FIPs is supposed to be a better predictor for future ERA though, and guys who strike out only 5.6/9 Ip rely on their defense a lot. Split the difference and 2.5 WAR is till not much of a discount given an expected 0.5 WAR per year decline. That’s 6 WAR over the deal and 33 million, or 5.5 million/win, which is about market value depending on who you read

PaperLions
1 year 5 months ago

In general, FIP is a better predictor…but it is a general model and we know very well that the performance of some types of pitchers isn’t predicted particulary well by that model. There are some guys it will always miss low on and some guys it will always miss high on, which is inevitable when you use a generalized model that makes a lot of assumptions when the veracity of those assumptions differs among subjects.

IMO, using FIP is a poor way to estimate value…doing so is the equivalent of regressing BABIP, BB rates, K rates, and HR/FB rates for hitters before calculating WAR, which isn’t done for good reason.

LazerTown
1 year 5 months ago

FIP has the best correlation, but isn’t always the best way to judge their year. 1.8 WAR sounds pretty bad, but Lohse gave 200 innings of 3.35 era ball. He had a great season, and was quite a bit better than 1.8 wins. WAR is a good general stat that encompasses everything, but some players do not stay true to FIP.

sunshipballoons
1 year 5 months ago

That’s obviously not true about the A’s: Scott Kazmir.

LazerTown
1 year 5 months ago

Not always though. Not all GM’s have huge job security. Even if the value of that draft pick is $15M the team won’t see that for 4 years, especially since you don’t lose the top 15 picks. But this only really makes sense for teams on the hump. Really good teams often want the prospects to continue their run, bad teams have no need to improve a few wins, because it just makes their draft pick worse. The value of pushing a team into the playoffs is pretty good, and can be worth the draft pick loss.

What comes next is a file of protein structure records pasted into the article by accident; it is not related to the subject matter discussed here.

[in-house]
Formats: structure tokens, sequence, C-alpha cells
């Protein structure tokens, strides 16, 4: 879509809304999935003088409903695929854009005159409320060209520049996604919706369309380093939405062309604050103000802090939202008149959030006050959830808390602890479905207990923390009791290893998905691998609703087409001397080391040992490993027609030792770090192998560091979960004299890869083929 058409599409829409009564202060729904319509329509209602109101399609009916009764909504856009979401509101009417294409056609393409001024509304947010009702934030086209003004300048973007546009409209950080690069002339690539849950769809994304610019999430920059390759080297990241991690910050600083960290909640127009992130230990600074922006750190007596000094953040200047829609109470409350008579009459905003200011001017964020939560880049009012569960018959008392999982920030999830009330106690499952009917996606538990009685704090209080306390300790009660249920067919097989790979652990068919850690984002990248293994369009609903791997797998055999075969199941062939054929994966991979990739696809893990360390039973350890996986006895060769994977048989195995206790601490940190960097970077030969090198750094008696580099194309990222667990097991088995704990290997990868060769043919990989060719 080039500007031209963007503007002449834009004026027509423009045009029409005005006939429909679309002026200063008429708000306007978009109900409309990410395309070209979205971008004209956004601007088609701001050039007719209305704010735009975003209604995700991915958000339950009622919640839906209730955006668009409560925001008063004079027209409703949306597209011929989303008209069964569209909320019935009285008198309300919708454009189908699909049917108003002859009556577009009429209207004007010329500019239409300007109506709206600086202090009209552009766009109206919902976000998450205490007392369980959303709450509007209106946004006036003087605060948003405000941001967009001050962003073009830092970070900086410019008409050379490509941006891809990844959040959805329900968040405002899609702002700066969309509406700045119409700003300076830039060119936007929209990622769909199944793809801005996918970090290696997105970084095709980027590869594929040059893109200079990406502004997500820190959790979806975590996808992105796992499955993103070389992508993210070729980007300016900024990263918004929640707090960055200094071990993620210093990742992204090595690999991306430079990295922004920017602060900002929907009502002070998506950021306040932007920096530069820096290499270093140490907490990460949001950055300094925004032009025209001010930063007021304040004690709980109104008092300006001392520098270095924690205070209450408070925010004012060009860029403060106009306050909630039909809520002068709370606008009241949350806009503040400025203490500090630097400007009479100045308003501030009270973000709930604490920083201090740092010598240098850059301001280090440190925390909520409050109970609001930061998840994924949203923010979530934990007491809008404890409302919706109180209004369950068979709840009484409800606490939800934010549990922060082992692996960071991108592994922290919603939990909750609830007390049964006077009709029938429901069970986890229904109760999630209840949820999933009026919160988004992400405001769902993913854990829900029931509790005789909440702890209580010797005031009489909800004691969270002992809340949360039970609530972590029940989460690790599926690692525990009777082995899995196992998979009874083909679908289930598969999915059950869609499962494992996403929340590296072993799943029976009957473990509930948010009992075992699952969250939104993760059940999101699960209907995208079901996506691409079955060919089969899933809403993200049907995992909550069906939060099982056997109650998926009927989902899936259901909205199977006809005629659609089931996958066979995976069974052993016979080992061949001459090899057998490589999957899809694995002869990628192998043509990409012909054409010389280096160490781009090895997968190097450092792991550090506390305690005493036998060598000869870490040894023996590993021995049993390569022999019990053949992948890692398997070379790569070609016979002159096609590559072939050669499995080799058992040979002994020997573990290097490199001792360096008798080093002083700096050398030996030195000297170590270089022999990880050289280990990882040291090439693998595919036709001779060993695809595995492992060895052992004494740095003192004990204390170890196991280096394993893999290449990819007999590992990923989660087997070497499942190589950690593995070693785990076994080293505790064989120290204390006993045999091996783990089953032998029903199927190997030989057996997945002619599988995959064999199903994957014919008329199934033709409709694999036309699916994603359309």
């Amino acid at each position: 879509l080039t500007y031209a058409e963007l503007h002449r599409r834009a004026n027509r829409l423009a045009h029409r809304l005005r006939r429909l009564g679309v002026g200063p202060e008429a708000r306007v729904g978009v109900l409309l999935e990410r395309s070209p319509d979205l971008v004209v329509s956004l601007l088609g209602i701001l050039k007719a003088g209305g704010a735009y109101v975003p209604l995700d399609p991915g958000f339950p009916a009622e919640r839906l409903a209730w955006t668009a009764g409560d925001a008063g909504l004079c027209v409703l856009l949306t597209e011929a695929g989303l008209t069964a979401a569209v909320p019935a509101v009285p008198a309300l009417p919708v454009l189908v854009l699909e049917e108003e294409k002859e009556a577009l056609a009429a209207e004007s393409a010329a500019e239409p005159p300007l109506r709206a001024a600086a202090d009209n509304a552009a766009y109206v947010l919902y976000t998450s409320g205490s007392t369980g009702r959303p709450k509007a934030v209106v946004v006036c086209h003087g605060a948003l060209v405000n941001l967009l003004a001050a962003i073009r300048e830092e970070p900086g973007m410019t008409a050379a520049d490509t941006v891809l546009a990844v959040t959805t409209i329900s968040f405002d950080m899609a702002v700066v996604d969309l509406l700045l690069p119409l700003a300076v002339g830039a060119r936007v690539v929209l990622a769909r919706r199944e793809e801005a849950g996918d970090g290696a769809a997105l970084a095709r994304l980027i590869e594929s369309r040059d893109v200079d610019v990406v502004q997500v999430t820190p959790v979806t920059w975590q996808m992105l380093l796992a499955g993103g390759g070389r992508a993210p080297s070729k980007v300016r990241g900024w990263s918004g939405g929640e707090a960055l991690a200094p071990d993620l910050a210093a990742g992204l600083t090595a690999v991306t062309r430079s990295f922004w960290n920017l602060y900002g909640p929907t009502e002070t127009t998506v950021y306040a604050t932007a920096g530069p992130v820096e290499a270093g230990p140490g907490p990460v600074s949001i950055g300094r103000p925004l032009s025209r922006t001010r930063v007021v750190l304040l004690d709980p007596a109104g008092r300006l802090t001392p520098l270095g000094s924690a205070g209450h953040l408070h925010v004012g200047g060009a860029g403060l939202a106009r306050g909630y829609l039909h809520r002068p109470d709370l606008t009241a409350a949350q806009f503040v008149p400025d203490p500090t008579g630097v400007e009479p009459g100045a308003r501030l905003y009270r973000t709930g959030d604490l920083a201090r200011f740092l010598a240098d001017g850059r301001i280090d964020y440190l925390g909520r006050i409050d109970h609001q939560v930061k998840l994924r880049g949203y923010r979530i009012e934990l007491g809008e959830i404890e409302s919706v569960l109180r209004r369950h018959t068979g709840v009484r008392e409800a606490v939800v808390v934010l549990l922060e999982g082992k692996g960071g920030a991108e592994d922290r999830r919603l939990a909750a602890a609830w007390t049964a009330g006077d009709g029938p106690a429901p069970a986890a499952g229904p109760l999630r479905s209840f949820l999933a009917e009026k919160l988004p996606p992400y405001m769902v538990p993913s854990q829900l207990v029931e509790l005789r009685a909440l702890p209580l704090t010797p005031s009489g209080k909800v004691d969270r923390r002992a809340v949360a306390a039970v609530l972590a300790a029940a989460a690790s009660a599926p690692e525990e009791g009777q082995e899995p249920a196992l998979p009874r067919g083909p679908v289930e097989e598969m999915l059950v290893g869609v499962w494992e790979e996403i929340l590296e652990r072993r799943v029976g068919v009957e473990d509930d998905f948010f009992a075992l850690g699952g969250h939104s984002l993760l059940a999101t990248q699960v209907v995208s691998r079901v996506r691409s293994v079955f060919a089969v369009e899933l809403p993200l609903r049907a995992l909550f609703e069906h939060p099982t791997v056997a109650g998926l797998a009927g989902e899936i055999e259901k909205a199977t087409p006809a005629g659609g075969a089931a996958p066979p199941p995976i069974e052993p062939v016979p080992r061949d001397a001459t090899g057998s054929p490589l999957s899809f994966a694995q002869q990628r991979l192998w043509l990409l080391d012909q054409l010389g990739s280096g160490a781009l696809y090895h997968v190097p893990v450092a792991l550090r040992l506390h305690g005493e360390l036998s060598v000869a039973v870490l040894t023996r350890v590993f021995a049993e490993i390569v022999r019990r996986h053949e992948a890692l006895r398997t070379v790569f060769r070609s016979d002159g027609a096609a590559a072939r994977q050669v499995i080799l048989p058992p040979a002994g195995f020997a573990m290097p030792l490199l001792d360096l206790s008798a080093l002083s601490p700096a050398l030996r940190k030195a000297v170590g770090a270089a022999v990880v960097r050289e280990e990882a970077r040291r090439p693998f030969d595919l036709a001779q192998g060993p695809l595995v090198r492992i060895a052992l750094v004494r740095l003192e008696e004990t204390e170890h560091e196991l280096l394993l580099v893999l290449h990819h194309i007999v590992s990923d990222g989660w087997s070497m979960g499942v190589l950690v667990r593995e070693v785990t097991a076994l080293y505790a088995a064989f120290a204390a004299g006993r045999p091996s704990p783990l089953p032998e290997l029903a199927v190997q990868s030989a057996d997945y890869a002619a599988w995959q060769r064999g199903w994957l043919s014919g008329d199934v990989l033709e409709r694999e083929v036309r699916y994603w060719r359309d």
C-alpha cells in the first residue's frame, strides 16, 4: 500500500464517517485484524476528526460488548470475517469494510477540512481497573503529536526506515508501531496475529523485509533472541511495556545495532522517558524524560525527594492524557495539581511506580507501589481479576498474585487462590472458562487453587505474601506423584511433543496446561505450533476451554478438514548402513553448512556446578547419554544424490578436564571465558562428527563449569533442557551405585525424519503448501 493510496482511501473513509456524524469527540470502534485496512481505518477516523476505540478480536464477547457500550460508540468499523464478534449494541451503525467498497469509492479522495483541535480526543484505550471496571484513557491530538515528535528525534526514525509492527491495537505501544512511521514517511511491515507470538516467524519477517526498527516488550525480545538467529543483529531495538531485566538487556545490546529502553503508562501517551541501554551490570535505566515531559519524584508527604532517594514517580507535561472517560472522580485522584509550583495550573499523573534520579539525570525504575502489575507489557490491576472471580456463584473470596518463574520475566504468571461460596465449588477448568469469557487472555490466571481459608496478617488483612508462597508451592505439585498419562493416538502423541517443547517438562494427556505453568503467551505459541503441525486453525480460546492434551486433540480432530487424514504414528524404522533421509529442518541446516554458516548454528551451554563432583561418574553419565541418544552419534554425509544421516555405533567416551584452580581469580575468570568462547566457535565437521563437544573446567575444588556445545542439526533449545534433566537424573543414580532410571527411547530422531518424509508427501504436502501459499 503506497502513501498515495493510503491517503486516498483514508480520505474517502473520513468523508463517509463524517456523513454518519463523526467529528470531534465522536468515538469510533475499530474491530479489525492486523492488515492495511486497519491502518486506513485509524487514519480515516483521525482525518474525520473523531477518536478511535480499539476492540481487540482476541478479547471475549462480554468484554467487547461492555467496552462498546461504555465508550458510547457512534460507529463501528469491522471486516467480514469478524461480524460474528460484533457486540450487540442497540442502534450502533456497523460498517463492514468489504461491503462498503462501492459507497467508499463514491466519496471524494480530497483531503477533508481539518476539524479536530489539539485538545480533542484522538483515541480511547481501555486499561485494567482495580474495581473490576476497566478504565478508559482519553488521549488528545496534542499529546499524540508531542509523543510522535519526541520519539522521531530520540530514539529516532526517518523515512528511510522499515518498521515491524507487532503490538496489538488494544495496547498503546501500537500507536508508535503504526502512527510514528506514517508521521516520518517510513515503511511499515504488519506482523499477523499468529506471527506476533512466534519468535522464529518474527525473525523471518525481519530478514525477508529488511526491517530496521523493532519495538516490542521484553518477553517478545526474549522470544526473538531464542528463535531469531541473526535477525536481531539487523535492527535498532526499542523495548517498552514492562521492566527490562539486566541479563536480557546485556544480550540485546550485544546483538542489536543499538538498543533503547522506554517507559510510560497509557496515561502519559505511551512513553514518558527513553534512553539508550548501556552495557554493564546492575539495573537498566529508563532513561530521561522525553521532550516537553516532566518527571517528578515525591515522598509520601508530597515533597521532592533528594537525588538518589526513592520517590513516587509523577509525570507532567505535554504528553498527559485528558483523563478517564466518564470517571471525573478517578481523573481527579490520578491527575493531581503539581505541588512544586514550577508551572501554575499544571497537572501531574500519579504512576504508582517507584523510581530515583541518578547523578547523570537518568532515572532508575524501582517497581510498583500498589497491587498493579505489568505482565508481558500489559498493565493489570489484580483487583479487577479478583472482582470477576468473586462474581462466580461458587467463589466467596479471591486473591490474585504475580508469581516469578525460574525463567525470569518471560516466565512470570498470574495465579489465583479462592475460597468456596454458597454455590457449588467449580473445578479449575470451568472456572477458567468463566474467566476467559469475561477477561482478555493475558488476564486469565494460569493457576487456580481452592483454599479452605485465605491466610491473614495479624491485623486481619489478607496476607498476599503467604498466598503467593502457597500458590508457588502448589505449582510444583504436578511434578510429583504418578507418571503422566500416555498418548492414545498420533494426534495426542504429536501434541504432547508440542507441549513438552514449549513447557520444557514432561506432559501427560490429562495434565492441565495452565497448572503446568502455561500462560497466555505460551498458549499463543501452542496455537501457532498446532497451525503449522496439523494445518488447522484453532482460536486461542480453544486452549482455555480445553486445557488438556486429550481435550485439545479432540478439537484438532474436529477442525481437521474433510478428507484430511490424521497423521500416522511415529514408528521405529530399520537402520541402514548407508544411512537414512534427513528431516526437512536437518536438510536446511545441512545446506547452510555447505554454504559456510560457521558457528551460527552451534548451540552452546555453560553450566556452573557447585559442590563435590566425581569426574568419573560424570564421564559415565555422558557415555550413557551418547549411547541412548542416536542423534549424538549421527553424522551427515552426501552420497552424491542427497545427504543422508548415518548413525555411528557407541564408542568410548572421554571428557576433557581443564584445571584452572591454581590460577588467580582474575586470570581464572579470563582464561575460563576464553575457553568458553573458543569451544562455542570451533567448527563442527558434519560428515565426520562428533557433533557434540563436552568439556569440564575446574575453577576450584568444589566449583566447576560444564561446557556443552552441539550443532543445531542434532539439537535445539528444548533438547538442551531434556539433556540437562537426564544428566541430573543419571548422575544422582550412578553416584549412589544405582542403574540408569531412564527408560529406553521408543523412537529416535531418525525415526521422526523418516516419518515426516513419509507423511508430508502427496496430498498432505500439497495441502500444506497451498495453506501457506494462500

Bernard Middlebrook
1 year 5 months ago

great post. It is amazing that Boras didn’t learn from last year, when this nearly happened to Rafael Soriano after Boras foolishly had him opt out of $14 million for his last season with NY (and rejected the QO). He got 2/28 very late from the Nats, which was most likely a favor to Boras because he has 6 or 7 clients on that team, including Bryce Harper. The Nats know they’re gonna have to deal with him a lot in the future…. not that doing him a favor will get them any discounts in the future…

pft2
1 year 5 months ago

I think his players are pretty happy with him. Did Ok by Choo, Beltran and Ellsbury, and last year he got good deals for guys like Lohse, Bourn and Soriano. Look at what they got paid and what they produced last year. A total of 34 AAV for 9 years for 4.3 WAR produced in 2013. They all signed late.

Like I said in a previous post, the market changed suddenly after the MLB winter meetings in December. Everyone suddenly tightened the belt for some reason.

LazerTown
1 year 5 months ago

Boras doesn’t represent Beltran anymore.

pft2
1 year 5 months ago

Yeah, but he helped them out by refusing the Yankees offer to Choo. LOL

FineHamAbounds
1 year 5 months ago

He’s not wrong, although he does embellish it a little. The system does a disservice to these mid-tier guys by assigning a draft pick value that is not equivalent to their talent level.

Karkat
1 year 5 months ago

Only because they turned down a one-year offer that was above their talent level. The system would only really do a disservice to someone who was worth a slightly better contract that the QO, but not quite enough more to make up for the draft pick. (Ervin Santana sort of fit that bill this season.)

sunshipballoons
1 year 5 months ago